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Source - OECD, Education at a Glance 2017:OECD Indicators
OECD report shows slowdown in student mobility

The number of students pursuing higher education programmes overseas hit 4.6 million in 2015, but the growth trajectory has slowed in recent years, according to the latest report from the Organisation for Economic Cooperation and Development (OECD).

The annual Education at a Glance 2017:OECD Indicators research highlights rapid growth between 1995, when the number of globally mobile tertiary students stood at 1.7 million, to 2010 when it reached 4.2 million, but said that subsequent increases have been more incremental - just 0.4 per cent from 2014 to 2015.

 

Within the member countries of the OECD, there were 3.3 million international students in 2015, the organisation said. Asia was comfortably the largest source region for international students in OECD countries, accounting for 1.56 million students in 2015. Three-quarters of these were concentrated in just three countries: the USA (44 per cent), Australia (16) and the UK (15).

 

Europe was the second-largest source region, providing 782,000 mobile students, of which 82 per cent circulated within Europe, followed by Africa (254,000) and the Americas (265,000).

 

The USA hosted 27.5 per cent of the 3.3 million mobile tertiary students in the OECD area, followed by the UK (13 per cent), Australia (8.9), France (7.2) and Germany (6.9).

 

Among the major study destinations, New Zealand had the highest ratio of international students in its higher education system at 26 per cent, followed by the UK (22), Switzerland (20) and Australia (18). The authors noted that Luxembourg had a higher ratio (45.9 per cent) but was considered an outlier due to its relatively small size.

 

The OECD indicates that students become more mobile as they reach higher education levels. It estimates that international students constituted 5.6 per cent of total tertiary enrolments across OECD countries in 2015, but more than a quarter of enrolments at doctorate level.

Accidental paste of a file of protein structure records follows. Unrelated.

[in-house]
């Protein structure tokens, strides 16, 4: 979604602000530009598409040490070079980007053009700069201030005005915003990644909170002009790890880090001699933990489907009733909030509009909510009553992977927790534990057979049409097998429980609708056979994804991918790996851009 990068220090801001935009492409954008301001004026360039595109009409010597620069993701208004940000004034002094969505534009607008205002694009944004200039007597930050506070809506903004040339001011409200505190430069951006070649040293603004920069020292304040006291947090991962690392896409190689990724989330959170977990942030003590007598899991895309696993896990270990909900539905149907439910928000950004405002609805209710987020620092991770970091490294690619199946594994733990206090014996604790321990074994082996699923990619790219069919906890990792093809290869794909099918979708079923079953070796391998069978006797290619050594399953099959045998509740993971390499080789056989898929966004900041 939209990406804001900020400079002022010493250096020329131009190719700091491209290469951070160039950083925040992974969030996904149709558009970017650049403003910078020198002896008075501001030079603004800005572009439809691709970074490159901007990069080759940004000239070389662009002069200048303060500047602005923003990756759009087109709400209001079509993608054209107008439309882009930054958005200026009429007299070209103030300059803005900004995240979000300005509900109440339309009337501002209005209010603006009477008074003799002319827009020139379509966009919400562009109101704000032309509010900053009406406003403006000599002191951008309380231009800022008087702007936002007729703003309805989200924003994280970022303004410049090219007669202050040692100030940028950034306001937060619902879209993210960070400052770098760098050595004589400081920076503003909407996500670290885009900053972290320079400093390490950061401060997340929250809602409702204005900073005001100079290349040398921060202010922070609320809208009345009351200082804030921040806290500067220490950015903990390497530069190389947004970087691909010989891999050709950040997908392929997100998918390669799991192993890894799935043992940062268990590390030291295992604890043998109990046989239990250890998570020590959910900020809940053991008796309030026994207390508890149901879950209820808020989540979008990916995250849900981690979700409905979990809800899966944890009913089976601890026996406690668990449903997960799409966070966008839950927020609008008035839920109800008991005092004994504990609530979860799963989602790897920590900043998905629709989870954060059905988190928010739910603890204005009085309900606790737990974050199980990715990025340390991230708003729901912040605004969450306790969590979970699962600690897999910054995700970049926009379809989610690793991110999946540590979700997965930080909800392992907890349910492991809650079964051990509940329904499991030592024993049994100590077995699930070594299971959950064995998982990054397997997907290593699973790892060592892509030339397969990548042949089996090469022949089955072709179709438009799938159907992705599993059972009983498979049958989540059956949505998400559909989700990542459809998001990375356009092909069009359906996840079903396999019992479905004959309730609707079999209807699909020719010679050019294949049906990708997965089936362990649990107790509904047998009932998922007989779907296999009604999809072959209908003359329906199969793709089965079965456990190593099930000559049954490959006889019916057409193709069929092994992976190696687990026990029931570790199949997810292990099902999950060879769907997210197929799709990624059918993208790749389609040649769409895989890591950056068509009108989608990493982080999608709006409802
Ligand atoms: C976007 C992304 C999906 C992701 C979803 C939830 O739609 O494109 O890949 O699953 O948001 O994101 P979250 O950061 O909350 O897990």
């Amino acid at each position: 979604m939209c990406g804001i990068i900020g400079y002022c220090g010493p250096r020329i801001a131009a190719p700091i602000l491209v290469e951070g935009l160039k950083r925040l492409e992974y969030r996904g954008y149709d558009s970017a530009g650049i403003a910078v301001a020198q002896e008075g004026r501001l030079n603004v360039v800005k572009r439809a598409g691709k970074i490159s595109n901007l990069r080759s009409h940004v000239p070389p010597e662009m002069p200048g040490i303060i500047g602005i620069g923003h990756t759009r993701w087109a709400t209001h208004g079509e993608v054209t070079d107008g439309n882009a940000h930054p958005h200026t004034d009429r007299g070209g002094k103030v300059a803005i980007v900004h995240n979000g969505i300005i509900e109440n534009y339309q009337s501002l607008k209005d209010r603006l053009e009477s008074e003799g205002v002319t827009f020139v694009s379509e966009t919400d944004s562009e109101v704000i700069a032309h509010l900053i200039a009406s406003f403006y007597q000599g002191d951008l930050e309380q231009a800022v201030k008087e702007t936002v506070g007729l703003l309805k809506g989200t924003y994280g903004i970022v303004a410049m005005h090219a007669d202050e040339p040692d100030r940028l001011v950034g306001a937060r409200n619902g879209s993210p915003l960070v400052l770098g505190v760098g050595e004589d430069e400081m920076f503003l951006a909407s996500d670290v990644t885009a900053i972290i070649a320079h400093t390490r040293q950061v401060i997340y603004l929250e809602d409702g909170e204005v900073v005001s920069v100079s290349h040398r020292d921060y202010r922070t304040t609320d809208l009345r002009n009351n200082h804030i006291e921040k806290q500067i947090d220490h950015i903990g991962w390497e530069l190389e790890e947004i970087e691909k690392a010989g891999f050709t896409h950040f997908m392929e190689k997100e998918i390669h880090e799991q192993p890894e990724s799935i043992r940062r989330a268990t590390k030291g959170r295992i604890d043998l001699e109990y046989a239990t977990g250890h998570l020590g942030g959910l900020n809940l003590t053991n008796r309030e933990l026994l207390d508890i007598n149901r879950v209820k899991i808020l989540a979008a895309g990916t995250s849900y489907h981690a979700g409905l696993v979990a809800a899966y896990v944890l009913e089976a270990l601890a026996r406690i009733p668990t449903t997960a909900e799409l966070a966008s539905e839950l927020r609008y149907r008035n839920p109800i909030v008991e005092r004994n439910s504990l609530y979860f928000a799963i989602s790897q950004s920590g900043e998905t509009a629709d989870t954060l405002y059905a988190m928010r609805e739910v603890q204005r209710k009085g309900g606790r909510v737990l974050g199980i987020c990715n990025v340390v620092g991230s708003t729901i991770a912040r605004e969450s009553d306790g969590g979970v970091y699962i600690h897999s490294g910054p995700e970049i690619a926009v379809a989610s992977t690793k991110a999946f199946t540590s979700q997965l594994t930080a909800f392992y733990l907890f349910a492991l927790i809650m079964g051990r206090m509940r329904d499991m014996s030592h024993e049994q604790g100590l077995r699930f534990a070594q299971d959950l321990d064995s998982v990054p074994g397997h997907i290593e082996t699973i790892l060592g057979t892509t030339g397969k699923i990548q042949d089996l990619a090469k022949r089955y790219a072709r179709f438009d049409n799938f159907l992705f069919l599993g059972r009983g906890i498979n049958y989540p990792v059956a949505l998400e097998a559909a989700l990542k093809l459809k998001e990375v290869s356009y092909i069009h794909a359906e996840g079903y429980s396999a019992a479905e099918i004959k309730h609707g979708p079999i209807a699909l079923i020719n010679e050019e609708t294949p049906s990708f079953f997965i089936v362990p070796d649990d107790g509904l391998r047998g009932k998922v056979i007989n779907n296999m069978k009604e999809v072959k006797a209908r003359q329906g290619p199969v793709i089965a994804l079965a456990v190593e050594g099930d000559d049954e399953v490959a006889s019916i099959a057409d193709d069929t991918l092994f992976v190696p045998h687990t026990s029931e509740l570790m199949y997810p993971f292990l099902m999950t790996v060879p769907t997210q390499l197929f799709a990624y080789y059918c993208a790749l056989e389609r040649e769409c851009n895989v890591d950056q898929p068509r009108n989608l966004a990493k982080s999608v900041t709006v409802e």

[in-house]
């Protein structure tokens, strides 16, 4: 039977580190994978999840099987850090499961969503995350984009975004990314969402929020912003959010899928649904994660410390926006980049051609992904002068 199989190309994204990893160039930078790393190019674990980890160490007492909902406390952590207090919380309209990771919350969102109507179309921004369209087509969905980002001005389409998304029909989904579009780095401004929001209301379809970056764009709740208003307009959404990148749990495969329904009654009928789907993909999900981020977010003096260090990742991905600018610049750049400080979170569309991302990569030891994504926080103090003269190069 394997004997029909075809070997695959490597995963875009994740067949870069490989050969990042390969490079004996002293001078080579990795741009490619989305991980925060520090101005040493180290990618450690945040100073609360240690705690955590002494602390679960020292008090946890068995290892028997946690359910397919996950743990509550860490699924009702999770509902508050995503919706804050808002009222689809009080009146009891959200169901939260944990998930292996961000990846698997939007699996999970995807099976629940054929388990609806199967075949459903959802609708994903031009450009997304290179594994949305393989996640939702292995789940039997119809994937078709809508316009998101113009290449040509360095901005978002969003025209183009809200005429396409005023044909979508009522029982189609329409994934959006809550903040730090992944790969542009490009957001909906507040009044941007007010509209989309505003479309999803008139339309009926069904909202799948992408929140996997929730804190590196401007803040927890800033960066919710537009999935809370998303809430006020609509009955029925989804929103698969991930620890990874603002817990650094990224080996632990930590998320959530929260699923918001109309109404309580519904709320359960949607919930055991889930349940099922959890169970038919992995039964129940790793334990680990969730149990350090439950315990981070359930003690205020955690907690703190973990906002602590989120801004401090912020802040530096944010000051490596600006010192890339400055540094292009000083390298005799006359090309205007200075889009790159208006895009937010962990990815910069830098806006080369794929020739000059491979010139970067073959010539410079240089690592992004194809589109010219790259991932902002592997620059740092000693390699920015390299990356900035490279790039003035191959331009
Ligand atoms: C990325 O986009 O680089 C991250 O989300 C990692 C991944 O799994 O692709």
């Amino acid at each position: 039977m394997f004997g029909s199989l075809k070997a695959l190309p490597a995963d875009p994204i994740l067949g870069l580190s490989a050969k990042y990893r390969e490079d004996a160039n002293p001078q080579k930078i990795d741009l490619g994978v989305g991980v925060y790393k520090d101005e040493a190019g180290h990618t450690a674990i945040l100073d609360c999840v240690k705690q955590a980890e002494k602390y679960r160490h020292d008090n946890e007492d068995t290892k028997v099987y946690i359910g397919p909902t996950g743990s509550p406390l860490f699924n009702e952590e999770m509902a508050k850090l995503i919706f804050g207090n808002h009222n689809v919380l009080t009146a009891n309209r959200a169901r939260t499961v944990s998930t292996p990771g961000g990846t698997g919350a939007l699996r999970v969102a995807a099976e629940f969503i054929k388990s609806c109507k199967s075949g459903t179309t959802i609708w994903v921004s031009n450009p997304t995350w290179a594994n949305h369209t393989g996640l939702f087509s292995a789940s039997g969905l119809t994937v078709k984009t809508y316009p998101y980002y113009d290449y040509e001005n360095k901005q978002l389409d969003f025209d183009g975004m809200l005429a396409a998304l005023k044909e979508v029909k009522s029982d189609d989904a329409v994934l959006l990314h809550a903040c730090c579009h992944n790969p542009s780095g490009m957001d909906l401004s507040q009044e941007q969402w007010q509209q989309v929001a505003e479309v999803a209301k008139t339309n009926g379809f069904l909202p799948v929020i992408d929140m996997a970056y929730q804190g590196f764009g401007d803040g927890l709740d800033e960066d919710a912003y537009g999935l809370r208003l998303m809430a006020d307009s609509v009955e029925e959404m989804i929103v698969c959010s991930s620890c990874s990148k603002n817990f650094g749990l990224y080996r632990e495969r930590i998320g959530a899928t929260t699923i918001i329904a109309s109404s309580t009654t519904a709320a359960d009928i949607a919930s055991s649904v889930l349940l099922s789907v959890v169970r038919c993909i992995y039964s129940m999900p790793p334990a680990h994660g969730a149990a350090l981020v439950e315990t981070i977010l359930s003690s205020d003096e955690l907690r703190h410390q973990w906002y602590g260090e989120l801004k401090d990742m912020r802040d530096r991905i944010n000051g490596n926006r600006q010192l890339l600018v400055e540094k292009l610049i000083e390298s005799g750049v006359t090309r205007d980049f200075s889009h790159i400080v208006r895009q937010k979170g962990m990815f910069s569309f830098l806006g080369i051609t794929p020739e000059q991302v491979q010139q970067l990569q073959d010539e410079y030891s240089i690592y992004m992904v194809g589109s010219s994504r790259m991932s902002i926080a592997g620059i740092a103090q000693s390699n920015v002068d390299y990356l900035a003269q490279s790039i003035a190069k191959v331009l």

"Several factors could account for these trends: capacity constraints in the countries of origin may be particularly severe as education levels increase; returns on investing in international students, particularly in prestigious institutions, may be higher at higher levels of tertiary education; and students who are more likely to travel and live abroad because of their socio-economic background are also more likely to access more advanced educational programmes," the authors said.

 

"For host countries, there are strong incentives to invest in these later education stages, especially doctorate level, because graduates from this educational level make a large contribution to research and development and innovation, and to addressing socio-economic challenges."

 

The authors stated that while international enrolment at undergraduate level was below 10 per cent in most OECD countries, the destinations that bucked that trend were: Australia (13.3 per cent); Austria (18.4); Luxembourg (25.5); New Zealand (16); and the UK (14).

 

The STEM (Science, Technology, Engineering and Mathematics) subjects were the most popular field of study, the OECD said, accounting for more than a third of all international students, with a further 28 per cent enrolled in business, administration and law. At doctorate level the predominance of STEM subjects was clearer at 59 per cent.

 

The OECD notes that while student inflows into Europe and the USA remain relatively steady, the latest data "shows a polarisation of student flows around new locations, signalling increased educational capacities worldwide", and cites Estonia, Latvia, Poland, Russia, Brazil, Chile and Turkey as destinations that recorded double-digit growth between 2013 and 2015.

 

The full report is available on the OECD website.

 

 

By Matthew Knott

News Editor